The results from the few trials evaluating treatment of myasthenia gravis suggest that PE is reasonably safe in patients with moderate to severe myasthenia crisis. There is some evidence on the comparative efficacy of PE versus IVIg, but the trials are small and report mixed results, and therefore definitive conclusions cannot be made.


Rapidly Progressive Glomerulonephritis (RPGN)

RPGN is a general term describing the rapid loss of renal function in conjunction with the finding of glomerular crescents on renal biopsy specimens. There are multiple etiologies of RPGN including vasculitis, the deposition of anti-glomerular basement membrane (GBM) antibodies as seen in Goodpasture’s syndrome, or the deposition of immune complexes as seen in various infectious diseases or connective tissue diseases. PE has long been considered a treatment alternative in immune-mediated RPGN. However, there have been few controlled clinical trials published, and their interpretation is difficult due to the small number of patients, choice of intermediate outcomes (i.e., the reduction in antibody levels as opposed to more direct patient outcomes), and heterogeneity in patient groups. (28) Aside from cases of Goodpasture’s disease, the rationale for PE in idiopathic RPGN is not as strong, due to the lack of an identifiable immune component. Studies of PE in this population have not demonstrated a significant improvement in outcome compared to the use of pulse steroid therapy. (32)

Antineutrophil Cytoplasmic Antibody (ANCA)-associated Vasculitis

In 2011, Walsh and colleagues published a meta-analysis of studies on plasma exchange in adults with the diagnosis of either idiopathic renal vasculitis or rapidly progressive glomerulonephritis. (33) A total of 9 trials including 387 patients were identified. The clinical populations in the studies were somewhat ill-defined, but most patients appeared to have ANCA-associated vasculitis. In a pooled analysis of study findings, there was a significantly lower risk of end-stage renal disease in patients treated with adjunctive PE compared to standard care alone (RR 0.64, 95% CI: 0.47 to 0.88). The risk of death did not differ significantly in the 2 groups (RR:1.01, 95% CI: 0.71-1.40).

A relatively large RCT, included in the previously mentioned meta-analysis, was published in 2007 by Jayne et al.(34) This was a multicenter trial conducted on behalf of the European Vasculitis Study Group. The study investigated whether the addition of PE was more effective than intravenous methylprednisolone. Patients (n=137) with a new diagnosis of ANCA-associated systemic vasculitis confirmed by renal biopsy and serum creatinine greater than 500 mol/L (5.8 mg/dL) were randomly assigned to receive 7 PEs (n=70) or 3000 mg of intravenous methylprednisolone (n=67). Both groups received oral cyclophosphamide and oral prednisolone. The primary end point was dialysis independence at 3 months. Secondary end points included renal and patient survival at 1 year and severe adverse event rates. At 3 months, 33 (49%) of 67 were alive and independent of dialysis after intravenous methylprednisolone, compared with 48 (69%) of 70 after PE. Compared with intravenous methylprednisolone, PE was associated with a reduction in risk for progression to end-stage renal disease of 24% at 12 months. At 1 year, the patient survival rate was 51 (76%) of 67 in the intravenous methylprednisolone group; 51 (73%) of 70 in the PE group; severe adverse event rates, 32 of 67 (48%) in the intravenous methylprednisolone group; 35 of (50%) 70 in the PE group. PE increased the rate of renal recovery in ANCA-associated systemic vasculitis that presented with renal failure when compared with intravenous methylprednisolone. Patient survival and severe adverse event rates were similar in both groups. Long-term outcomes of patients from the Jayne et al trial were published in 2013.(35) Median follow-up was 3.95 years. A total of 70 of 136 patients had died, 35 (51%) in the PE group and 35 (51%) in the IV methylprednisolone group; the difference between groups was not statistically significant (p=0.75). Similarly, there was not a statistically significant difference between groups in the proportion of patients with end-stage renal disease (33% in the PE group vs 49% in the IV methylprednisolone group, p=0.08). According to findings of this trial, PE appears to have a short-term benefit on preserving renal function in this population, but long-term efficacy remains uncertain.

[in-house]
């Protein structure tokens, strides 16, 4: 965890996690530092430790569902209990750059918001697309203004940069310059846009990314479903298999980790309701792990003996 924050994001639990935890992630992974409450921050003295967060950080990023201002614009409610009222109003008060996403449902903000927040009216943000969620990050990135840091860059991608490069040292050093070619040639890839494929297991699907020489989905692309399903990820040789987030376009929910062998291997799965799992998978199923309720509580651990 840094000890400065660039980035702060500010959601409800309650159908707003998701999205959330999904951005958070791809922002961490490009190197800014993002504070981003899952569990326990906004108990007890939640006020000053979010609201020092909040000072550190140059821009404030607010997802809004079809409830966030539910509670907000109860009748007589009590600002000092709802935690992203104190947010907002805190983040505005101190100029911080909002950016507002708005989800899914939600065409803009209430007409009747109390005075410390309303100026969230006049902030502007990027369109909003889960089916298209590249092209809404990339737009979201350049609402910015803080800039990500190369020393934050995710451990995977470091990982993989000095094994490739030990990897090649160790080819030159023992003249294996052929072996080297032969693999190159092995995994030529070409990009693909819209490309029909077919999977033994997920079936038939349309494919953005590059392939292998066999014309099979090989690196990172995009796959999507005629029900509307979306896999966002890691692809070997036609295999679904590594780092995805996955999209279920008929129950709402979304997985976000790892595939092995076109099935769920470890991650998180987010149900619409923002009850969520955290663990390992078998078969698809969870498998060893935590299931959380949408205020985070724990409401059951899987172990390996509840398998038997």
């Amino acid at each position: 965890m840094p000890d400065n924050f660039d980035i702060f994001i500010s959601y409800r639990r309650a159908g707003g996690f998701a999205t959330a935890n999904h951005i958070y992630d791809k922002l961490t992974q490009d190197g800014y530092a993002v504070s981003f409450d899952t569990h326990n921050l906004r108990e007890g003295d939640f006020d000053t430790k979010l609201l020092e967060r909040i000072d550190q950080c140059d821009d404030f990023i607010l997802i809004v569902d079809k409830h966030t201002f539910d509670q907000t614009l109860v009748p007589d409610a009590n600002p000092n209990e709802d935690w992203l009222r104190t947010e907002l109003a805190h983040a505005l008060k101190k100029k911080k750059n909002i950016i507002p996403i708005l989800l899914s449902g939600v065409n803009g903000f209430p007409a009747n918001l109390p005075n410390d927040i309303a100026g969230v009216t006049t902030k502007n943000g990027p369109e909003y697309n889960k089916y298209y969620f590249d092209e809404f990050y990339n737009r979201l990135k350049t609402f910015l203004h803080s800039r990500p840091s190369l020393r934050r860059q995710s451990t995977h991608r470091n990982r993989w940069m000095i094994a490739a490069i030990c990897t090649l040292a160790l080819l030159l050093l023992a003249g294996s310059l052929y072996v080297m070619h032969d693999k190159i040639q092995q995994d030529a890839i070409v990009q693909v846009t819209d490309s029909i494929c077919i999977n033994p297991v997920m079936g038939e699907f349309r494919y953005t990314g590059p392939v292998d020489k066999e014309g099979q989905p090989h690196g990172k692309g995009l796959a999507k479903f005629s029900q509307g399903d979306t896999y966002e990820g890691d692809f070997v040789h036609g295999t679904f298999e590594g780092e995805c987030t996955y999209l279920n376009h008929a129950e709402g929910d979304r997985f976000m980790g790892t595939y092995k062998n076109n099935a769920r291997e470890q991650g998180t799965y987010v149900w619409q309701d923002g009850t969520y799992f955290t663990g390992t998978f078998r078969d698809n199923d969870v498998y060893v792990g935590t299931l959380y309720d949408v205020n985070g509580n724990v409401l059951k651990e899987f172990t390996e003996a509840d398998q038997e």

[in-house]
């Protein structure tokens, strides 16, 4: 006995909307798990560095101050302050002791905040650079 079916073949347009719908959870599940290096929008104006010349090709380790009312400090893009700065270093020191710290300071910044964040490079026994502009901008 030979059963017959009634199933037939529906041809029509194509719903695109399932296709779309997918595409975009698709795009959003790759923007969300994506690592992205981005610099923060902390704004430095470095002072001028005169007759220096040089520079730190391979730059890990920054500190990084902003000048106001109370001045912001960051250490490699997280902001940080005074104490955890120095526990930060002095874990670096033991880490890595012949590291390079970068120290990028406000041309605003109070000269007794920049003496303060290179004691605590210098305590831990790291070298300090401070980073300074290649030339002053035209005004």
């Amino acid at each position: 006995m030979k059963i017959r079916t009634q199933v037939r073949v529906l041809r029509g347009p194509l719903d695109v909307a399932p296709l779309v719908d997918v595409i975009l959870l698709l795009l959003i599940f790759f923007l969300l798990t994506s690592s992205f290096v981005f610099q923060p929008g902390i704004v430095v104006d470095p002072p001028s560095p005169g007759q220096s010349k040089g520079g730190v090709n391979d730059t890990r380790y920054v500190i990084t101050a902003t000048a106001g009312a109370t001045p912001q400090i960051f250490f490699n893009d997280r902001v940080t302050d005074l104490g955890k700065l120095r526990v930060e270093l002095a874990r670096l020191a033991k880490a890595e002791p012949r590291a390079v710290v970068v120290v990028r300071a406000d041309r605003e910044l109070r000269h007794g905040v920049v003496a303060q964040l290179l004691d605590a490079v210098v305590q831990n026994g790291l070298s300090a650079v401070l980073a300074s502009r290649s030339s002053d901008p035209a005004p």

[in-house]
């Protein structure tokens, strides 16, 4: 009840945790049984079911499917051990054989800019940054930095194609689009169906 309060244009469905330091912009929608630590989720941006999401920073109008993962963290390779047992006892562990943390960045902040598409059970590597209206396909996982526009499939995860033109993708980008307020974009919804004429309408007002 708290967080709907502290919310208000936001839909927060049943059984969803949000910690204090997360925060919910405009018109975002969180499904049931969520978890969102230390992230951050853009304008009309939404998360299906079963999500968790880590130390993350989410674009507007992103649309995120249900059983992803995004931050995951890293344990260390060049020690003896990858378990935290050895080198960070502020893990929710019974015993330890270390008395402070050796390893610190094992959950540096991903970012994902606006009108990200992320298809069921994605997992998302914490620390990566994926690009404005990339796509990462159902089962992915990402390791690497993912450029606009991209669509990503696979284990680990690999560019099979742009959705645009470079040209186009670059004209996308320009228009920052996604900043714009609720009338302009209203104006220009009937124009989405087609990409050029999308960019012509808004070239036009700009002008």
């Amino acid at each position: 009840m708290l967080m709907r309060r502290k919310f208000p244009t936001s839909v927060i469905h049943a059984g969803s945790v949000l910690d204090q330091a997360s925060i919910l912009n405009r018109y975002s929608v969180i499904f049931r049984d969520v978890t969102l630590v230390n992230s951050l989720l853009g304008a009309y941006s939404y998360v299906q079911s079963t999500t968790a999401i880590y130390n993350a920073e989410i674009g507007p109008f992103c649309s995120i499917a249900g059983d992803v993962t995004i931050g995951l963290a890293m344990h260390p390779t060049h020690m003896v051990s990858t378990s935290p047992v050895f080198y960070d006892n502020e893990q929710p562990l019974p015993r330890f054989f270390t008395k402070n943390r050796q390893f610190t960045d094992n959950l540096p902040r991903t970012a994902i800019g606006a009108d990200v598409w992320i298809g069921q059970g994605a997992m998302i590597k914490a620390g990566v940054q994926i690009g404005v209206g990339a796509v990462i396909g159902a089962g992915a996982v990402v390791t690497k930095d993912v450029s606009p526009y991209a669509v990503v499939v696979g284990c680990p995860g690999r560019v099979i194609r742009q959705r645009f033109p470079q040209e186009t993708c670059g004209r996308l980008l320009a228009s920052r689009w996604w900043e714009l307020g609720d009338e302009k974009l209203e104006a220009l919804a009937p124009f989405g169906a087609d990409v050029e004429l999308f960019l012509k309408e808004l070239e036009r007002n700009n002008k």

Solid Organ Transplant

Prior to 2006, plasmapheresis in the setting of solid organ transplant was not addressed by this policy. However, plasmapheresis has been extensively used in this setting, both as pretransplant prophylaxis (i.e., desensitization) for highly sensitized patients at high risk of antibody-mediated rejection (AMR), and as a treatment of AMR after transplant. Desensitization protocols vary among transplant centers; two commonly used protocols are referred to as the Cedars-Sinai protocol and the Johns Hopkins protocol. The Cedars-Sinai protocol consists of high-dose IVIg (2 g/kg) and is offered to patients awaiting either a deceased or live donor. The Johns Hopkins protocol consists of low-dose IVIg (100 mg/kg) in combination with plasmapheresis with or without treatment with anti-CD-20 (i.e., Rituxan). Plasmapheresis is more commonly used in patients receiving a living kidney transplant from an ABO mismatched donor. (32) A variety of protocols have also been developed for the treatment of AMR, often in combination with other therapies, such as IVIg or anti-CD-20. e.g. (37-40) The majority of studies of plasmapheresis in the transplant setting are retrospective case series from single institutions. Therefore, it is not possible to compare immunomodulatory regimens to determine their relative efficacy. Nevertheless, in part based on the large volume of literature published on this subject, it appears that plasmapheresis is a component of the standard of care for the management of AMR.